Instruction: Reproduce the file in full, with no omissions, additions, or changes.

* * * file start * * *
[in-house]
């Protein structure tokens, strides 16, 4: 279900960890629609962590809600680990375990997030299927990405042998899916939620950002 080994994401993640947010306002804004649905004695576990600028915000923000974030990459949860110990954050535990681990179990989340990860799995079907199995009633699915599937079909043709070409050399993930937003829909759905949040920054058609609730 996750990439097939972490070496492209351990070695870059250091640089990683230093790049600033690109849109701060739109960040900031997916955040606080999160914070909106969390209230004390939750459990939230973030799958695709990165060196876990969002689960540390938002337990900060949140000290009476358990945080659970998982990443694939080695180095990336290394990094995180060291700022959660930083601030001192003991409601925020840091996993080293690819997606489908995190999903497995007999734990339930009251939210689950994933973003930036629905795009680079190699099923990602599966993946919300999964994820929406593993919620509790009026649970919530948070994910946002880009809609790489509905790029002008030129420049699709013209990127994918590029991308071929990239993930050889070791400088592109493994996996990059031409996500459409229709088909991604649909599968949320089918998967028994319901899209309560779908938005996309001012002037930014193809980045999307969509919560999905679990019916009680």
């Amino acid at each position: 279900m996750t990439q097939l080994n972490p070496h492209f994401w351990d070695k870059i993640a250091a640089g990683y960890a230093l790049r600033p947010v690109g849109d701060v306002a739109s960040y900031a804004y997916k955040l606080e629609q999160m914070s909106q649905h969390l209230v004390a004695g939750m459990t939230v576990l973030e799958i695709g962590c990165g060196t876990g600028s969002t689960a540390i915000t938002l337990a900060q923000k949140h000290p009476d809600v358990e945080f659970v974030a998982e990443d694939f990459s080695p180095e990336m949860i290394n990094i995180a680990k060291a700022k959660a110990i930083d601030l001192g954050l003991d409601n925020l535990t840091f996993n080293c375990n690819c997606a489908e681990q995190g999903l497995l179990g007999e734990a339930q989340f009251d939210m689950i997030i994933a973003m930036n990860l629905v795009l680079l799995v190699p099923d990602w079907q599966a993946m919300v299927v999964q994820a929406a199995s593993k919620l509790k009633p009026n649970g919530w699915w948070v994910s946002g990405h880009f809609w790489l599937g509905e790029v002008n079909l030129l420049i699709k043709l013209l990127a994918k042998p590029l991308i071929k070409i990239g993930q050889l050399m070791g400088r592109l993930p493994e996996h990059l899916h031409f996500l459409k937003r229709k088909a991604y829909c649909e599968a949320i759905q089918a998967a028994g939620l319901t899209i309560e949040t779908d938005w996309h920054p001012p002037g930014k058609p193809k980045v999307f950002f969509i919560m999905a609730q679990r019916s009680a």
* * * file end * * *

[in-house]
């Protein structure tokens, strides 16, 4: 279900960890629609962590809600680990375990997030299927990405042998899916939620950002 080994994401993640947010306002804004649905004695576990600028915000923000974030990459949860110990954050535990681990179990989340990860799995079907199995009633699915599937079909043709070409050399993930937003829909759905949040920054058609609730 996750990439097939972490070496492209351990070695870059250091640089990683230093790049600033690109849109701060739109960040900031997916955040606080999160914070909106969390209230004390939750459990939230973030799958695709990165060196876990969002689960540390938002337990900060949140000290009476358990945080659970998982990443694939080695180095990336290394990094995180060291700022959660930083601030001192003991409601925020840091996993080293690819997606489908995190999903497995007999734990339930009251939210689950994933973003930036629905795009680079190699099923990602599966993946919300999964994820929406593993919620509790009026649970919530948070994910946002880009809609790489509905790029002008030129420049699709013209990127994918590029991308071929990239993930050889070791400088592109493994996996990059031409996500459409229709088909991604649909599968949320089918998967028994319901899209309560779908938005996309001012002037930014193809980045999307969509919560999905679990019916009680």
């Amino acid at each position: 279900m996750t990439q097939l080994n972490p070496h492209f994401w351990d070695k870059i993640a250091a640089g990683y960890a230093l790049r600033p947010v690109g849109d701060v306002a739109s960040y900031a804004y997916k955040l606080e629609q999160m914070s909106q649905h969390l209230v004390a004695g939750m459990t939230v576990l973030e799958i695709g962590c990165g060196t876990g600028s969002t689960a540390i915000t938002l337990a900060q923000k949140h000290p009476d809600v358990e945080f659970v974030a998982e990443d694939f990459s080695p180095e990336m949860i290394n990094i995180a680990k060291a700022k959660a110990i930083d601030l001192g954050l003991d409601n925020l535990t840091f996993n080293c375990n690819c997606a489908e681990q995190g999903l497995l179990g007999e734990a339930q989340f009251d939210m689950i997030i994933a973003m930036n990860l629905v795009l680079l799995v190699p099923d990602w079907q599966a993946m919300v299927v999964q994820a929406a199995s593993k919620l509790k009633p009026n649970g919530w699915w948070v994910s946002g990405h880009f809609w790489l599937g509905e790029v002008n079909l030129l420049i699709k043709l013209l990127a994918k042998p590029l991308i071929k070409i990239g993930q050889l050399m070791g400088r592109l993930p493994e996996h990059l899916h031409f996500l459409k937003r229709k088909a991604y829909c649909e599968a949320i759905q089918a998967a028994g939620l319901t899209i309560e949040t779908d938005w996309h920054p001012p002037g930014k058609p193809k980045v999307f950002f969509i919560m999905a609730q679990r019916s009680a």